"Drywall (gypsum boards) commonly used in buildings can adsorb indoor air pollutants and release them later exposing occupants over long periods of time. Methamphetamine is a drug of abuse that contaminates building materials in many homes, including painted drywall. The objective of this study is to quantify the meth-gypsum equilibrium partition coefficient, Keq. This partition coefficient is defined as the mass of meth adsorbed per volume of gypsum per mass-concentration of gas-phase meth and has these units: (µg meth/m3 gypsum)/(µg meth/m3 air). The steady state equilibrium partition coefficient ranges from 1.1 to 3.0x105 for one drywall materials over a range of temperature (20-30⁰C) and relative humidity (19-68 %). The partition coefficient decreases as temperature and relative humidity increases while desorption rate increases as relative humidity increases. At 25⁰C and 50% RH, 4 different drywall materials exhibit a partition coefficient ranging from 1.1 to 1.8x105. Based on these results, a typical house can accumulate approximately 2g of free-base methamphetamine in drywall when equilibrated with 1ppb methamphetamine vapour in air. This is approximately 100 times the therapeutic dose for a child suffering from attention deficit hyperactivity disorder. It was estimated that more than 3 months to 6 years are required for a substantial fraction of free-base methamphetamine to be released from drywall during "airing out""--Abstract, page iii.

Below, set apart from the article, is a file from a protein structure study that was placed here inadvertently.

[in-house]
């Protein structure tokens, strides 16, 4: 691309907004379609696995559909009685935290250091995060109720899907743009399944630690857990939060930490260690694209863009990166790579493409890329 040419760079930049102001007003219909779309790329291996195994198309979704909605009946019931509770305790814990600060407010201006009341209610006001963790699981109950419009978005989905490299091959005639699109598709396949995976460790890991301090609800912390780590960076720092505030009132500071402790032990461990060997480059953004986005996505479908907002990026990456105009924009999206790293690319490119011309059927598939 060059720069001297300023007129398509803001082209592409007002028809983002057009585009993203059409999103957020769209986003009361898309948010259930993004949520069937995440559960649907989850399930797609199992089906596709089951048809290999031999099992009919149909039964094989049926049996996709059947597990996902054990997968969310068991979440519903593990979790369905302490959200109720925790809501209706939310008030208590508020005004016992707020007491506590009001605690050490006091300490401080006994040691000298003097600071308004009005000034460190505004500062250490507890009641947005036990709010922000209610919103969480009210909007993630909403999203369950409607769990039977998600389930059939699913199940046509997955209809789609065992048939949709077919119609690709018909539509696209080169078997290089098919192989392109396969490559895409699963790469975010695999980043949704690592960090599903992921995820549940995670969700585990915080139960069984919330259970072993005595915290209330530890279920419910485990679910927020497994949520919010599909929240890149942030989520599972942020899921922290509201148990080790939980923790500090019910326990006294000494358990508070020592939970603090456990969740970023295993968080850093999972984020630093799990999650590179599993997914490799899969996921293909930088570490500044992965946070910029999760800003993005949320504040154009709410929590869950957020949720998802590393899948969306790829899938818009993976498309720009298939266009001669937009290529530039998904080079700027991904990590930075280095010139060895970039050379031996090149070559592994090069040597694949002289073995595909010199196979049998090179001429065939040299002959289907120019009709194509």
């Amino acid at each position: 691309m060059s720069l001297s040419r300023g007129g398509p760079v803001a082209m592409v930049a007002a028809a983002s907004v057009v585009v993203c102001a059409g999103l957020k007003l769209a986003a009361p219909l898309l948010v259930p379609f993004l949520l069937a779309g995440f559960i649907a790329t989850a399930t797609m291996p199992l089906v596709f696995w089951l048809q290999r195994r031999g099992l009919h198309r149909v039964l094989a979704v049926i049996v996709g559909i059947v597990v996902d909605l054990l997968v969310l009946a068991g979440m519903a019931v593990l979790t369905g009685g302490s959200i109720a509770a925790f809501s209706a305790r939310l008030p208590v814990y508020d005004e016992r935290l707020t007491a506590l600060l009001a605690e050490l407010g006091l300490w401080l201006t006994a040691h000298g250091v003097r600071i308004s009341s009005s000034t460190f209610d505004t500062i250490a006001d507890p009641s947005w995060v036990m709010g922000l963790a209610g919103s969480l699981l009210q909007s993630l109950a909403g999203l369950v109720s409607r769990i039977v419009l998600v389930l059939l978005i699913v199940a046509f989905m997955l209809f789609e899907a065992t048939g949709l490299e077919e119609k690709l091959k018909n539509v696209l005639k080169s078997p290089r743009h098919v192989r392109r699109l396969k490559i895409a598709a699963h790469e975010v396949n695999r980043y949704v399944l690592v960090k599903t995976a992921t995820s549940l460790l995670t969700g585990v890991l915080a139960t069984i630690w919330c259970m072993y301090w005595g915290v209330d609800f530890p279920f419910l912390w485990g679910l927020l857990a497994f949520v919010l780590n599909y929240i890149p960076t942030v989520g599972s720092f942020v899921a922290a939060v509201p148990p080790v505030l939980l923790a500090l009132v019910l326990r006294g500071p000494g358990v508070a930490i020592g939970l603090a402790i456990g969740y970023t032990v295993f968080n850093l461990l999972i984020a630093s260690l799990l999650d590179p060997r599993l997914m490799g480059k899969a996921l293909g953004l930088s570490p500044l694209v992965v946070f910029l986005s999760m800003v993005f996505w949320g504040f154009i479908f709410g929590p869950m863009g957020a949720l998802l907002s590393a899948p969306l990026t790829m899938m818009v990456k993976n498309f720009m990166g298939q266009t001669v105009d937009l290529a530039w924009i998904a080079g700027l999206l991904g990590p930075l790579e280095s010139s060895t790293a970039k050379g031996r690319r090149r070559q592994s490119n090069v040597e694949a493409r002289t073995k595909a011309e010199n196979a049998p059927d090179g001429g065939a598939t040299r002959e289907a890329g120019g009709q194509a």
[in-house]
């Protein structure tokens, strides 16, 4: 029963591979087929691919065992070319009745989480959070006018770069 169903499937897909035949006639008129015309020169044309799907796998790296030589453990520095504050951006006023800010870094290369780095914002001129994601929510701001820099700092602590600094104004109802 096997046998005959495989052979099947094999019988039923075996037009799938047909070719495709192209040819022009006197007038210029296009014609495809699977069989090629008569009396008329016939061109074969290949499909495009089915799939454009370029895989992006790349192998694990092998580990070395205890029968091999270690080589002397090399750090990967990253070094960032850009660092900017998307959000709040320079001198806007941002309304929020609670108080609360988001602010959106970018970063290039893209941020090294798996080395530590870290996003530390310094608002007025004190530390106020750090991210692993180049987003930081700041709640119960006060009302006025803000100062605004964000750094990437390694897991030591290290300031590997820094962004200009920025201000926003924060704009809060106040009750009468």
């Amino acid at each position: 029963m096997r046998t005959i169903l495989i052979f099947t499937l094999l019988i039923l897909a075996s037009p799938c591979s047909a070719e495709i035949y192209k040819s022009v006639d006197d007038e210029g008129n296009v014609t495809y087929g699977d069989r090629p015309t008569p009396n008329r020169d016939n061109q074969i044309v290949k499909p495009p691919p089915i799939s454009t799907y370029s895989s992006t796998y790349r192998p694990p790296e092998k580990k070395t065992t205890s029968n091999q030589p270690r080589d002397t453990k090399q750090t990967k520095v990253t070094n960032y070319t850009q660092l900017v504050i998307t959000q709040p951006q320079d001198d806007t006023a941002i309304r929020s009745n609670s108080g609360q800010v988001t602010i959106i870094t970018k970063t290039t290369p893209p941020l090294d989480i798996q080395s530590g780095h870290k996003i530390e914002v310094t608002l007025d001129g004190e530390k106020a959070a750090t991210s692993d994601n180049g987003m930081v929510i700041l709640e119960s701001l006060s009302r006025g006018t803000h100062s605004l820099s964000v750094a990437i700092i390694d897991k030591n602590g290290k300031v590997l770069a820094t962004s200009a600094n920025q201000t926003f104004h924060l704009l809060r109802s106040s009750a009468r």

Civil, Architectural and Environmental Engineering
M.S. in Environmental Engineering
Missouri University of Science and Technology
ix, 70 pages
© 2014 Hongwan Li, All rights reserved.
Thesis - Open Access
Library of Congress Subject Headings
Methamphetamine -- Environmental aspects
Partition coefficient (Chemistry)
Electronic OCLC #
Li, Hongwan, "Adsorption and desorption capacity of methamphetamine in gypsum drywall" (2014). Masters Theses. 7331.